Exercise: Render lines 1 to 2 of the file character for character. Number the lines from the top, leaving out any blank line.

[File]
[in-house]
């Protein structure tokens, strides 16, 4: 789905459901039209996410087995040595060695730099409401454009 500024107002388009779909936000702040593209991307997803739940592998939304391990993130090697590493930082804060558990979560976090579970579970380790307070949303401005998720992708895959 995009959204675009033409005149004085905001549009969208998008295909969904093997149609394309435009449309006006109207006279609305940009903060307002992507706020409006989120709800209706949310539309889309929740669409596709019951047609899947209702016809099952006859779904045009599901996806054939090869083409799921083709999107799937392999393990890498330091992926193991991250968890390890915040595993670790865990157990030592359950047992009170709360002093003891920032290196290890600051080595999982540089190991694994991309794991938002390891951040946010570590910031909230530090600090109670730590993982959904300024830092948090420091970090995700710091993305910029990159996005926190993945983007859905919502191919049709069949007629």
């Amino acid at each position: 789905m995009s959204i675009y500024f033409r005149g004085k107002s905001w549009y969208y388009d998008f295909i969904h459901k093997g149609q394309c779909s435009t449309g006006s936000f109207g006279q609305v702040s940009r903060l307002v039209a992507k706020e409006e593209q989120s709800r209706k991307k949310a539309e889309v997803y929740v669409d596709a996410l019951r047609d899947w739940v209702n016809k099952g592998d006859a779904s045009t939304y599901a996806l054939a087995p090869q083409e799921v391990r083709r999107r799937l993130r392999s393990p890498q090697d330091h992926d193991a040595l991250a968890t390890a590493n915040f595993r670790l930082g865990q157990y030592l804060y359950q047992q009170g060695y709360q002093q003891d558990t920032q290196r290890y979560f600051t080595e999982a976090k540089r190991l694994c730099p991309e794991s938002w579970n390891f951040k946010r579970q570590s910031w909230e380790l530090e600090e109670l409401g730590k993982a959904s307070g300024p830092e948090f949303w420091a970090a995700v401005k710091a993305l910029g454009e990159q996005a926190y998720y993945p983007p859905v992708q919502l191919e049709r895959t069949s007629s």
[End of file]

[in-house]
């Protein structure tokens, strides 16, 4: 789905459901039209996410087995040595060695730099409401454009 500024107002388009779909936000702040593209991307997803739940592998939304391990993130090697590493930082804060558990979560976090579970579970380790307070949303401005998720992708895959 995009959204675009033409005149004085905001549009969208998008295909969904093997149609394309435009449309006006109207006279609305940009903060307002992507706020409006989120709800209706949310539309889309929740669409596709019951047609899947209702016809099952006859779904045009599901996806054939090869083409799921083709999107799937392999393990890498330091992926193991991250968890390890915040595993670790865990157990030592359950047992009170709360002093003891920032290196290890600051080595999982540089190991694994991309794991938002390891951040946010570590910031909230530090600090109670730590993982959904300024830092948090420091970090995700710091993305910029990159996005926190993945983007859905919502191919049709069949007629």